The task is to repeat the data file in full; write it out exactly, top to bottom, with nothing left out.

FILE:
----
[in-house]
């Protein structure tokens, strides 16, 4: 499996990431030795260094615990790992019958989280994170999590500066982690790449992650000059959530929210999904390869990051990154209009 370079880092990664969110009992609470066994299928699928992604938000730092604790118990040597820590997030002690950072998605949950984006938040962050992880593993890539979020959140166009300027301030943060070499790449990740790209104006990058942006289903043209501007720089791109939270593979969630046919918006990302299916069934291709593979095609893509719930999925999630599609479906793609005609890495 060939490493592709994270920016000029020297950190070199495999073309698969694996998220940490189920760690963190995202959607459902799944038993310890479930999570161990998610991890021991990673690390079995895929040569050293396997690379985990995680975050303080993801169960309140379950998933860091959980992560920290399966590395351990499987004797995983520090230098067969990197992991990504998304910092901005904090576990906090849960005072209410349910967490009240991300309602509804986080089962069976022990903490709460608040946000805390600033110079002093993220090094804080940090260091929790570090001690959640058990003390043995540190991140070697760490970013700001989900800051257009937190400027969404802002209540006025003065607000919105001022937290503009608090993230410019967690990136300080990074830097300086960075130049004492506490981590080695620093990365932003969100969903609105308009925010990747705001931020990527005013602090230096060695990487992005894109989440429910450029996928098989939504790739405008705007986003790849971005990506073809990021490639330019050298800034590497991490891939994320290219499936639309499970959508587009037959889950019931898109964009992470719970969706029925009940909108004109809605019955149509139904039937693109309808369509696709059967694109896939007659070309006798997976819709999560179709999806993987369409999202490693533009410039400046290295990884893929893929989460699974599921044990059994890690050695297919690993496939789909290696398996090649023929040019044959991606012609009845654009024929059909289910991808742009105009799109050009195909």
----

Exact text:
[in-house]
């Protein structure tokens, strides 16, 4: 499996990431030795260094615990790992019958989280994170999590500066982690790449992650000059959530929210999904390869990051990154209009 370079880092990664969110009992609470066994299928699928992604938000730092604790118990040597820590997030002690950072998605949950984006938040962050992880593993890539979020959140166009300027301030943060070499790449990740790209104006990058942006289903043209501007720089791109939270593979969630046919918006990302299916069934291709593979095609893509719930999925999630599609479906793609005609890495 060939490493592709994270920016000029020297950190070199495999073309698969694996998220940490189920760690963190995202959607459902799944038993310890479930999570161990998610991890021991990673690390079995895929040569050293396997690379985990995680975050303080993801169960309140379950998933860091959980992560920290399966590395351990499987004797995983520090230098067969990197992991990504998304910092901005904090576990906090849960005072209410349910967490009240991300309602509804986080089962069976022990903490709460608040946000805390600033110079002093993220090094804080940090260091929790570090001690959640058990003390043995540190991140070697760490970013700001989900800051257009937190400027969404802002209540006025003065607000919105001022937290503009608090993230410019967690990136300080990074830097300086960075130049004492506490981590080695620093990365932003969100969903609105308009925010990747705001931020990527005013602090230096060695990487992005894109989440429910450029996928098989939504790739405008705007986003790849971005990506073809990021490639330019050298800034590497991490891939994320290219499936639309499970959508587009037959889950019931898109964009992470719970969706029925009940909108004109809605019955149509139904039937693109309808369509696709059967694109896939007659070309006798997976819709999560179709999806993987369409999202490693533009410039400046290295990884893929893929989460699974599921044990059994890690050695297919690993496939789909290696398996090649023929040019044959991606012609009845654009024929059909289910991808742009105009799109050009195909």